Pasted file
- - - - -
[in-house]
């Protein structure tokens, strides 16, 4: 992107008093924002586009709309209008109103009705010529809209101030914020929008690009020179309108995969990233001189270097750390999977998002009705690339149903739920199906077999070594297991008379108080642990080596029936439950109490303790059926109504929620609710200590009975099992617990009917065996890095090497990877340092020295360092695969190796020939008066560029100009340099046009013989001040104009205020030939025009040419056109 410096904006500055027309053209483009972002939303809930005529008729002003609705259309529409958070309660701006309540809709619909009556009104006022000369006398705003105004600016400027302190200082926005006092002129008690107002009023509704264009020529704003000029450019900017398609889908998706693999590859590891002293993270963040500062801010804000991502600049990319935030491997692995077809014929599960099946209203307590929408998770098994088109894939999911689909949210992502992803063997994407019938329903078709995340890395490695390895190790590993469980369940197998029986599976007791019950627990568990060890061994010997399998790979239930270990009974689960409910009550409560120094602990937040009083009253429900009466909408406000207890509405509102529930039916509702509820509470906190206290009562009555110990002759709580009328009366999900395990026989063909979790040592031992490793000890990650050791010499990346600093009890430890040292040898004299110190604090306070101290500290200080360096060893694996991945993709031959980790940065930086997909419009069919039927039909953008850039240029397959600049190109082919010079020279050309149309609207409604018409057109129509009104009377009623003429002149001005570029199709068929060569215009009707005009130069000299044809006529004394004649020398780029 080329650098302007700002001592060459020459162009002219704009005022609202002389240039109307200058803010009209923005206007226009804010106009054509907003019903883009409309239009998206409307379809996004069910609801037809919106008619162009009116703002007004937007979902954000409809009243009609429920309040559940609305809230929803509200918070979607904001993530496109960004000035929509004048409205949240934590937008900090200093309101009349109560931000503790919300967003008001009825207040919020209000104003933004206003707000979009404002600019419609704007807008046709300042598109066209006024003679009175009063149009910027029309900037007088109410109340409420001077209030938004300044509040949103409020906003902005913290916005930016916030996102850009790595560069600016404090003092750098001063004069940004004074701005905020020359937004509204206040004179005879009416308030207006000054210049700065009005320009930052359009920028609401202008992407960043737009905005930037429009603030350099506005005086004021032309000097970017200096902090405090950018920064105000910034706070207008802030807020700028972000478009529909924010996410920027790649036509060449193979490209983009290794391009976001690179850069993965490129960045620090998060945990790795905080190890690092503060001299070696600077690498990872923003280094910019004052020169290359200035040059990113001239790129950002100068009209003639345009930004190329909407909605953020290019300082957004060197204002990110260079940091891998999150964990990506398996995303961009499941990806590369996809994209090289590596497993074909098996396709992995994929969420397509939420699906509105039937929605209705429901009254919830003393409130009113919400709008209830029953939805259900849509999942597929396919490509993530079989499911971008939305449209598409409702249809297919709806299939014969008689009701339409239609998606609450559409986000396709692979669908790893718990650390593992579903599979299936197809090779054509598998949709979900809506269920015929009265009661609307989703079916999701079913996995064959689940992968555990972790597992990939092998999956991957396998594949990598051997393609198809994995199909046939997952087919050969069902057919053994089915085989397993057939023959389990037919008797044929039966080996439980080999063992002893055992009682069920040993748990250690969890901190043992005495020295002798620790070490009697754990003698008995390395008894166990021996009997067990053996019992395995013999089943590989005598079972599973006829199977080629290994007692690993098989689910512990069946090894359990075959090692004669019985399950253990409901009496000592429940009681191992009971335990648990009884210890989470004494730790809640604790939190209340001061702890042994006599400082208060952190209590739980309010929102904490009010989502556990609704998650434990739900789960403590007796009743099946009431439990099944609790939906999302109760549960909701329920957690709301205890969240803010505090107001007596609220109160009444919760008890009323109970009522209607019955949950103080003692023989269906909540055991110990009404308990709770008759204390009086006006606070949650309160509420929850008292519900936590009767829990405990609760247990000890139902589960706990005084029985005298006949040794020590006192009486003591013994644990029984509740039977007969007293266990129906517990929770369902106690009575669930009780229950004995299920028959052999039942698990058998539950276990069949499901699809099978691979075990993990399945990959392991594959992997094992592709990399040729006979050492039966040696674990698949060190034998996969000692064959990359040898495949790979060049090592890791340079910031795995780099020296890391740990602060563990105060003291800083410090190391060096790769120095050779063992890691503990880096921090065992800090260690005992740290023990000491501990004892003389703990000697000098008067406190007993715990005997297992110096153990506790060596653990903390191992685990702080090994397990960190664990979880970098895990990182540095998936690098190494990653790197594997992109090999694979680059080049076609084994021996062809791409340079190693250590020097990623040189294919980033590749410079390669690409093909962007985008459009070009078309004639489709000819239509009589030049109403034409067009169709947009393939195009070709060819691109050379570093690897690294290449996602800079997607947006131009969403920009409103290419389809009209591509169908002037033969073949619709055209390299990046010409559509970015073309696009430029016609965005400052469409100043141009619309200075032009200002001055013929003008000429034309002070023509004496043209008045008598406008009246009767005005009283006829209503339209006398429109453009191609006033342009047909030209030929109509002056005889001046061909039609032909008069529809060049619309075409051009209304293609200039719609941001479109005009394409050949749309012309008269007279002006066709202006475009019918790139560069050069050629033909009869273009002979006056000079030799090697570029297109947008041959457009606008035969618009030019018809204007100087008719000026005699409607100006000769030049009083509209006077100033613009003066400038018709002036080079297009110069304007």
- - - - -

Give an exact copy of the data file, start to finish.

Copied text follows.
[in-house]
């Protein structure tokens, strides 16, 4: 992107008093924002586009709309209008109103009705010529809209101030914020929008690009020179309108995969990233001189270097750390999977998002009705690339149903739920199906077999070594297991008379108080642990080596029936439950109490303790059926109504929620609710200590009975099992617990009917065996890095090497990877340092020295360092695969190796020939008066560029100009340099046009013989001040104009205020030939025009040419056109 410096904006500055027309053209483009972002939303809930005529008729002003609705259309529409958070309660701006309540809709619909009556009104006022000369006398705003105004600016400027302190200082926005006092002129008690107002009023509704264009020529704003000029450019900017398609889908998706693999590859590891002293993270963040500062801010804000991502600049990319935030491997692995077809014929599960099946209203307590929408998770098994088109894939999911689909949210992502992803063997994407019938329903078709995340890395490695390895190790590993469980369940197998029986599976007791019950627990568990060890061994010997399998790979239930270990009974689960409910009550409560120094602990937040009083009253429900009466909408406000207890509405509102529930039916509702509820509470906190206290009562009555110990002759709580009328009366999900395990026989063909979790040592031992490793000890990650050791010499990346600093009890430890040292040898004299110190604090306070101290500290200080360096060893694996991945993709031959980790940065930086997909419009069919039927039909953008850039240029397959600049190109082919010079020279050309149309609207409604018409057109129509009104009377009623003429002149001005570029199709068929060569215009009707005009130069000299044809006529004394004649020398780029 080329650098302007700002001592060459020459162009002219704009005022609202002389240039109307200058803010009209923005206007226009804010106009054509907003019903883009409309239009998206409307379809996004069910609801037809919106008619162009009116703002007004937007979902954000409809009243009609429920309040559940609305809230929803509200918070979607904001993530496109960004000035929509004048409205949240934590937008900090200093309101009349109560931000503790919300967003008001009825207040919020209000104003933004206003707000979009404002600019419609704007807008046709300042598109066209006024003679009175009063149009910027029309900037007088109410109340409420001077209030938004300044509040949103409020906003902005913290916005930016916030996102850009790595560069600016404090003092750098001063004069940004004074701005905020020359937004509204206040004179005879009416308030207006000054210049700065009005320009930052359009920028609401202008992407960043737009905005930037429009603030350099506005005086004021032309000097970017200096902090405090950018920064105000910034706070207008802030807020700028972000478009529909924010996410920027790649036509060449193979490209983009290794391009976001690179850069993965490129960045620090998060945990790795905080190890690092503060001299070696600077690498990872923003280094910019004052020169290359200035040059990113001239790129950002100068009209003639345009930004190329909407909605953020290019300082957004060197204002990110260079940091891998999150964990990506398996995303961009499941990806590369996809994209090289590596497993074909098996396709992995994929969420397509939420699906509105039937929605209705429901009254919830003393409130009113919400709008209830029953939805259900849509999942597929396919490509993530079989499911971008939305449209598409409702249809297919709806299939014969008689009701339409239609998606609450559409986000396709692979669908790893718990650390593992579903599979299936197809090779054509598998949709979900809506269920015929009265009661609307989703079916999701079913996995064959689940992968555990972790597992990939092998999956991957396998594949990598051997393609198809994995199909046939997952087919050969069902057919053994089915085989397993057939023959389990037919008797044929039966080996439980080999063992002893055992009682069920040993748990250690969890901190043992005495020295002798620790070490009697754990003698008995390395008894166990021996009997067990053996019992395995013999089943590989005598079972599973006829199977080629290994007692690993098989689910512990069946090894359990075959090692004669019985399950253990409901009496000592429940009681191992009971335990648990009884210890989470004494730790809640604790939190209340001061702890042994006599400082208060952190209590739980309010929102904490009010989502556990609704998650434990739900789960403590007796009743099946009431439990099944609790939906999302109760549960909701329920957690709301205890969240803010505090107001007596609220109160009444919760008890009323109970009522209607019955949950103080003692023989269906909540055991110990009404308990709770008759204390009086006006606070949650309160509420929850008292519900936590009767829990405990609760247990000890139902589960706990005084029985005298006949040794020590006192009486003591013994644990029984509740039977007969007293266990129906517990929770369902106690009575669930009780229950004995299920028959052999039942698990058998539950276990069949499901699809099978691979075990993990399945990959392991594959992997094992592709990399040729006979050492039966040696674990698949060190034998996969000692064959990359040898495949790979060049090592890791340079910031795995780099020296890391740990602060563990105060003291800083410090190391060096790769120095050779063992890691503990880096921090065992800090260690005992740290023990000491501990004892003389703990000697000098008067406190007993715990005997297992110096153990506790060596653990903390191992685990702080090994397990960190664990979880970098895990990182540095998936690098190494990653790197594997992109090999694979680059080049076609084994021996062809791409340079190693250590020097990623040189294919980033590749410079390669690409093909962007985008459009070009078309004639489709000819239509009589030049109403034409067009169709947009393939195009070709060819691109050379570093690897690294290449996602800079997607947006131009969403920009409103290419389809009209591509169908002037033969073949619709055209390299990046010409559509970015073309696009430029016609965005400052469409100043141009619309200075032009200002001055013929003008000429034309002070023509004496043209008045008598406008009246009767005005009283006829209503339209006398429109453009191609006033342009047909030209030929109509002056005889001046061909039609032909008069529809060049619309075409051009209304293609200039719609941001479109005009394409050949749309012309008269007279002006066709202006475009019918790139560069050069050629033909009869273009002979006056000079030799090697570029297109947008041959457009606008035969618009030019018809204007100087008719000026005699409607100006000769030049009083509209006077100033613009003066400038018709002036080079297009110069304007």